The other community hangar was converted from Cessna’s former Citation service center that moved to Arizona in 2009. The structure, which includes office space, also houses Aircare Facts, an industry leader in providing crew member emergency training using specialized flight simulators.
AirFlite also has 19 individual private hangars totaling about 55,000 square feet for clients seeking a more permanent home for their aircraft, he said.
In addition, the complex operates a state-of-the-art fuel farm, which sells jet fuel and Avgas (for piston engine aircraft) as well as unleaded and diesel fuel to service its own vehicles.
As for the more than 20-year-old terminal building, Toyota has recently invested about $100,000 into the facility, redesigning the customer service desk and adding audio-visual equipment to the conference rooms.
AirFlite’s high marks come from its superior customer service, said Tary, who knows firsthand the needs of pilots and crews, as he once flew corporate jets fulltime for Toyota for 10 years before being hired as AirFlite’s general manager.
He added that the FBO goes out of its way to accommodate clients, explaining that all staff members wear cards with Toyota’s philosophy of high quality standards on their security badges.
John Tary has served as AirFlite’s general manager for the past six years. (Photograph by the Business Journal’s Evan Patrick Kelly)
“The key to everything, to me, is consistency; to have good customer service programs and be able to execute them consistently,” Tary said. “That’s the bottom line. We do small things, such as put cold water bottles in the rental cars that we provide without asking, but we make sure it’s there every time.”
Part of AirFlite’s attractiveness is Long Beach Airport itself, he said, adding that the airport provides a large 10,000-foot long runway to accommodate aircraft as large as the Russian Antonov.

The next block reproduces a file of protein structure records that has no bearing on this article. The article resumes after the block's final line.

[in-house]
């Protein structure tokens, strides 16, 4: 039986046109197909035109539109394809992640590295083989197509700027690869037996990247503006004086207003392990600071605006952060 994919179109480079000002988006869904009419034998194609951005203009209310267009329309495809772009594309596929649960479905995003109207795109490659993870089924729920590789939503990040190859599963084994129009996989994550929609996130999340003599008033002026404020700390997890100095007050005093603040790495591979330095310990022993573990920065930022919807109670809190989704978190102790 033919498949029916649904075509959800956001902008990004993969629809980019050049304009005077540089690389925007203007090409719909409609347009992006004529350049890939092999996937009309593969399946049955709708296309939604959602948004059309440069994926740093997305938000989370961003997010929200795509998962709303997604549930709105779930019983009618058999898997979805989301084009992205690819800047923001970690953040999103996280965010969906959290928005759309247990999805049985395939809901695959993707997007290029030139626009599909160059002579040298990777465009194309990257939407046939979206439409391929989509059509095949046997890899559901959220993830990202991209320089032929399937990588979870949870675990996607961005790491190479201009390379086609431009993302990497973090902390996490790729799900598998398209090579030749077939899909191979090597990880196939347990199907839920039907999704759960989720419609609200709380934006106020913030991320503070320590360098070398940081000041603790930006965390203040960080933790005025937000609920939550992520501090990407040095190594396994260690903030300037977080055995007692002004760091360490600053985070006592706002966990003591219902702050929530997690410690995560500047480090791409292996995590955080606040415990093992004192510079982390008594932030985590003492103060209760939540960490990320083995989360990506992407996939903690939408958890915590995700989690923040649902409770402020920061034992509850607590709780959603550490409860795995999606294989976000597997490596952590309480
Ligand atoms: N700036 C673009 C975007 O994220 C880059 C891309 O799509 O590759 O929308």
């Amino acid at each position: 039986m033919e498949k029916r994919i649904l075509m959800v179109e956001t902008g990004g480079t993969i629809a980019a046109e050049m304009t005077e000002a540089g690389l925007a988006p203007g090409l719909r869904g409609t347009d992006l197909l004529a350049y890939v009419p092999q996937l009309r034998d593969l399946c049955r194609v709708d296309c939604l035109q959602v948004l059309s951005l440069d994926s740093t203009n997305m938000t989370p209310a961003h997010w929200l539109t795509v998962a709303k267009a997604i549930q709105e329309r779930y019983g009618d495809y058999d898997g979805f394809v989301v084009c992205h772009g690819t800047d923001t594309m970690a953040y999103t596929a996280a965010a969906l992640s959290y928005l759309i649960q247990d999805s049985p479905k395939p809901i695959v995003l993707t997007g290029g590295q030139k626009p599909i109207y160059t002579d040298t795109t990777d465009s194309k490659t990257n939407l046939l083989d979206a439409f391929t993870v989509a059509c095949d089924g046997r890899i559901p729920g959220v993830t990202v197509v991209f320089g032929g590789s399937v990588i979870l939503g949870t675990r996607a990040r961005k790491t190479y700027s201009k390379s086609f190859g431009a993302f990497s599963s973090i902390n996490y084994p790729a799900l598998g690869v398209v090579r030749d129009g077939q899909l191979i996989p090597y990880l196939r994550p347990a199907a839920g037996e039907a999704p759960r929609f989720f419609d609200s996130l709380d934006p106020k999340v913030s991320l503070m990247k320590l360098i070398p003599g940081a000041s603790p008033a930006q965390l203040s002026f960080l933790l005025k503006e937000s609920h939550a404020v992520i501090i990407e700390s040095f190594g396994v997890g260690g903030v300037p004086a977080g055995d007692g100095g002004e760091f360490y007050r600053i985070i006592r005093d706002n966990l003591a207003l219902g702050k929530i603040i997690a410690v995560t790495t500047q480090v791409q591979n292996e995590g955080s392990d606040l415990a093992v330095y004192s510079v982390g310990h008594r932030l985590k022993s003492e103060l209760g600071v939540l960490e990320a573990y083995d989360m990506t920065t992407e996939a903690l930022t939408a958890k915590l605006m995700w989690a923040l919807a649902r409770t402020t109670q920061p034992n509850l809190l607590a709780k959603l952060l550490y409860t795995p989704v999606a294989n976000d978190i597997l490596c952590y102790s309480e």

Tary explained that, U.S. Customs and Border Protection was once accepted for private international flights at AirFlite’s facilities. He said agents would come to the facility to clear crew and passengers, including Toyota executives.
However, the practice was discontinued in 2006, Tary said. Today, there are some “very rare exceptions” where international flights can be done but would be a “satellite delivery, not a normal non-governmental passenger flight,” he said.
Long Beach Airport is currently studying the option of establishing a U.S. Customs facility at the airport at the request of the airport’s primary air carrier JetBlue Airways.
Tary added that international clients are still able to utilize the FBO by checking in at other airports in the United States and then flying in, noting that Long Beach Airport has quick freeway access and is centrally located between Los Angeles and Orange counties. He said the airport’s prime Southern California location attracts a diverse client base, ranging from movie stars and U.S. presidents to families and business executives.
“Everybody walks through the doors somehow, some way,” Tary said. “We refer to Long Beach Airport as ‘the easy-in, easy-out airport.’ It’s a pilot’s dream because there are no delays, the taxi times are very short and to get from the airport onto a freeway takes minutes, where other airports have their challenges.”